Give Your Team a Good Bat

Home Runs are a nice thing to experience, nevertheless they mark an exception rather than everyday reality. In order to make it to the home base, you thus need to set up your team in the best possible way.

As the manager of your company or sales team, you are ultimately responsible for success and failure. It is your obligation to put your people in a position where they can succeed and, ideally, contribute to the team’s success.

With respect to bases, make sure that you position everyone so that they can fully exploit their potential. Firstly, have a strong marketing team in place, which initially captures the customers' attention. Then position persuasive salespeople to convince the prospects to buy your solution. For the desire stage, make sure your customer success team can confidently answer questions and negotiate contracts with the prospects.

Although the teams seem to be doing different tasks, their jobs and duties are intertwined at all times. The marketing team cannot function without the customer success employees, neither can the sales reps without the marketing team and so on.

Teamwork is the most essential principle; not only in sports but also in sales. Individual players can win a match and make a sale, but only teams are able to win championships and remain in business in the long run.

Badger can help you organize your sales reps and provides them with a valuable scheduling solution, that helps them optimize their routes, generate new leads and make them more efficient.

Surprise Bunts

Another aspect that is key in both - Baseball and sales - is flexibility. By adding surprise components to your strategy, you and your team can catch your competitors off-guard and more likely advance a sale. Surprise elements come in the form of a unique marketing campaign, exclusive and protected product features or any other unexpected factor that competitors fail to anticipate. Implementing a dynamic strategy helps you remain unpredictable and gives you a competitive advantage in your market.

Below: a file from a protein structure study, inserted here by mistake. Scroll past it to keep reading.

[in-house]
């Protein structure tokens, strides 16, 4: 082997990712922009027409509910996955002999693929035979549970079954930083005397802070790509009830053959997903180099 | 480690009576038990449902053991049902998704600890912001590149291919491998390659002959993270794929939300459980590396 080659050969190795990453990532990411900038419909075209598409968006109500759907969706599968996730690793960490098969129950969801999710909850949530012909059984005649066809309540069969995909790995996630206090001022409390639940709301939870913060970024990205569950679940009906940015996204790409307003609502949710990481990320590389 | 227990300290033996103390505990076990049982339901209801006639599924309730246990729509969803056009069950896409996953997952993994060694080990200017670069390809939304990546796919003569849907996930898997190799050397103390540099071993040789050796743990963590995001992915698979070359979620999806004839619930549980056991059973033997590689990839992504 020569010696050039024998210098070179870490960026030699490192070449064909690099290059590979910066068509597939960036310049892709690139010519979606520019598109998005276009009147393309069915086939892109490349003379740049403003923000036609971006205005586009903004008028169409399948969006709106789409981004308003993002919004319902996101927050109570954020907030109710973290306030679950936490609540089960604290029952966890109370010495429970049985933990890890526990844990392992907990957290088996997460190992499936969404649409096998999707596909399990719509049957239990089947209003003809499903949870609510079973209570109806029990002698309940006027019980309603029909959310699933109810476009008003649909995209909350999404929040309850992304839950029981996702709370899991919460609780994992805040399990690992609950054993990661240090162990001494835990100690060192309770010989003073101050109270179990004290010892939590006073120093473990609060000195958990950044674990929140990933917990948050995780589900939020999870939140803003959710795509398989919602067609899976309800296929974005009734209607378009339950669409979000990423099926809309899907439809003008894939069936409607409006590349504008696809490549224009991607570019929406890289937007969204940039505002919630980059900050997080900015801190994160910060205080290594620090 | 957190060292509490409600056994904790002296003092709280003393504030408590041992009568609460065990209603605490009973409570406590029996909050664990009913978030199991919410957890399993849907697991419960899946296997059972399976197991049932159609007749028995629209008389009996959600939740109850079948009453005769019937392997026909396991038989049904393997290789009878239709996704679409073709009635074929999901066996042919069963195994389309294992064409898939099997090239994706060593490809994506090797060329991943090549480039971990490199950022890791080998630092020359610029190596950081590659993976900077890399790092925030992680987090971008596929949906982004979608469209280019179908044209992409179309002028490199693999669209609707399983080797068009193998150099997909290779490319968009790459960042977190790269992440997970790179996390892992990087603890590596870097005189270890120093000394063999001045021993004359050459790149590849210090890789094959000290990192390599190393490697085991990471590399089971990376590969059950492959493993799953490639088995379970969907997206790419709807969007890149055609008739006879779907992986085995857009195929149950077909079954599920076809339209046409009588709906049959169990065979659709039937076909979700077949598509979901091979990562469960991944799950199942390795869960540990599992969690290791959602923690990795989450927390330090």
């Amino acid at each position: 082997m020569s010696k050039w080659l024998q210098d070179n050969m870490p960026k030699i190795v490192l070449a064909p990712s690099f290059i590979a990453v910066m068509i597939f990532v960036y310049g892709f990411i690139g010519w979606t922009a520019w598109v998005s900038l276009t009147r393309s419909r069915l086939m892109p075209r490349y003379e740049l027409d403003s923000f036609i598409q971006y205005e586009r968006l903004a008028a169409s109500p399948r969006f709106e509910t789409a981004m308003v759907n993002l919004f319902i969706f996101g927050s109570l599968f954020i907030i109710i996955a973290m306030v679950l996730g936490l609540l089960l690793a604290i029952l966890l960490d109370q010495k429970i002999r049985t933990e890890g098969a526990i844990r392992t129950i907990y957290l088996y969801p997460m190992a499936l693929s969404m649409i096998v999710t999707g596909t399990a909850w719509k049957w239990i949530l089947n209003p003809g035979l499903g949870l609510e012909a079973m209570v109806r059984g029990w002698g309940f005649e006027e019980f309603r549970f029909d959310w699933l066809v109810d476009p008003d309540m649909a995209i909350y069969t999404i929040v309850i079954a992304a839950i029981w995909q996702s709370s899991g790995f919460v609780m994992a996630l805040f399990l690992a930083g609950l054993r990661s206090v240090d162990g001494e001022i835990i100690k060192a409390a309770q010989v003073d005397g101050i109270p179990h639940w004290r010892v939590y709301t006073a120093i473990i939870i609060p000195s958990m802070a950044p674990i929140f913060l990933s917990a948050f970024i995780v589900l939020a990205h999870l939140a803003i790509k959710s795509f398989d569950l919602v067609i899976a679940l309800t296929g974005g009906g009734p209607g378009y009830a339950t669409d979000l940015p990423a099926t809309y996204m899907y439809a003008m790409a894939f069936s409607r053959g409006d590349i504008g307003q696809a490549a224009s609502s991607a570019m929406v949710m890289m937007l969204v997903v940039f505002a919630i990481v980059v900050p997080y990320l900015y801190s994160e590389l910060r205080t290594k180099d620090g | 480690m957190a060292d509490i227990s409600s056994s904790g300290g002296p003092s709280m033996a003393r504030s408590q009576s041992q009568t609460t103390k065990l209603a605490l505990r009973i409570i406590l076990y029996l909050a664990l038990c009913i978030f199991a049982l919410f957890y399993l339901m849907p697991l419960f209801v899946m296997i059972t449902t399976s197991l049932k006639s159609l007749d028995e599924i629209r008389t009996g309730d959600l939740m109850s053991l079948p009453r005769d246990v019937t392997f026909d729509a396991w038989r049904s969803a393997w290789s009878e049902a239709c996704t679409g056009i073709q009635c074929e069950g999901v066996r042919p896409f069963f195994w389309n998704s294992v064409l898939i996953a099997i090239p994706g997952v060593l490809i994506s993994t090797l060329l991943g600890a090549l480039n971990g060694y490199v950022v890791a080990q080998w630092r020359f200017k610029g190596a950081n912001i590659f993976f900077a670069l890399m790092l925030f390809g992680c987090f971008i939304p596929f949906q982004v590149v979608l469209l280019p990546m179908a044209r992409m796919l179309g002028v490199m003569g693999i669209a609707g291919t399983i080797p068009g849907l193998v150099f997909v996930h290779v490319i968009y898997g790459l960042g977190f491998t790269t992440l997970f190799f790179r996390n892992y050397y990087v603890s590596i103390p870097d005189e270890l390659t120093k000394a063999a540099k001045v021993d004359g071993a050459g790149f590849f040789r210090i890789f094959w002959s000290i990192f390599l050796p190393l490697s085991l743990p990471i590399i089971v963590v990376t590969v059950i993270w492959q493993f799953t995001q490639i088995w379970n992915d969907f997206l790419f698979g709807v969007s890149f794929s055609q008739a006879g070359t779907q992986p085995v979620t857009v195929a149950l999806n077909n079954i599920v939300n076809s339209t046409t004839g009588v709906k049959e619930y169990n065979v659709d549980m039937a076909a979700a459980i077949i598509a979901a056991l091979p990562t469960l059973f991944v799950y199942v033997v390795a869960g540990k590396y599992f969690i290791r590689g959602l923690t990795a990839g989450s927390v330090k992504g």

Not Every Hit is a Homerun

No matter how well you prepare and lay out your strategy, one truth always holds: ‘Outs’ happen. Regardless of how much energy you dedicate to a project, thoughts you put into it and trainings you go through, there might always be someone whose ideas are better, whose solution is a better fit for a customer or who simply approached the prospect in a more convincing way. Not every attempt leads to a home run or even the next base.

Understand your “Out” as an opportunity to learn and improve your strategy accordingly. Try to examine where the mistake in approaching the customer was made or why a prospect preferred a competitor’s product over yours. Make adjustments to your sales strategy. Then come around to bat again.

Keep Your Eyes on the Ball

Lastly, never be afraid to get your uniform dirty. After all, the best businessmen are those that go the extra mile and put in maximum effort to be successful. If you give it your everything, your diligence will be rewarded.

Should you need more inspiration and input, help yourself to a hot dog and a beer and watch another Baseball game at AT&T Stadium. Sign up for a free trial and start making more strikes today. Let’s go, Sales reps, let’s go!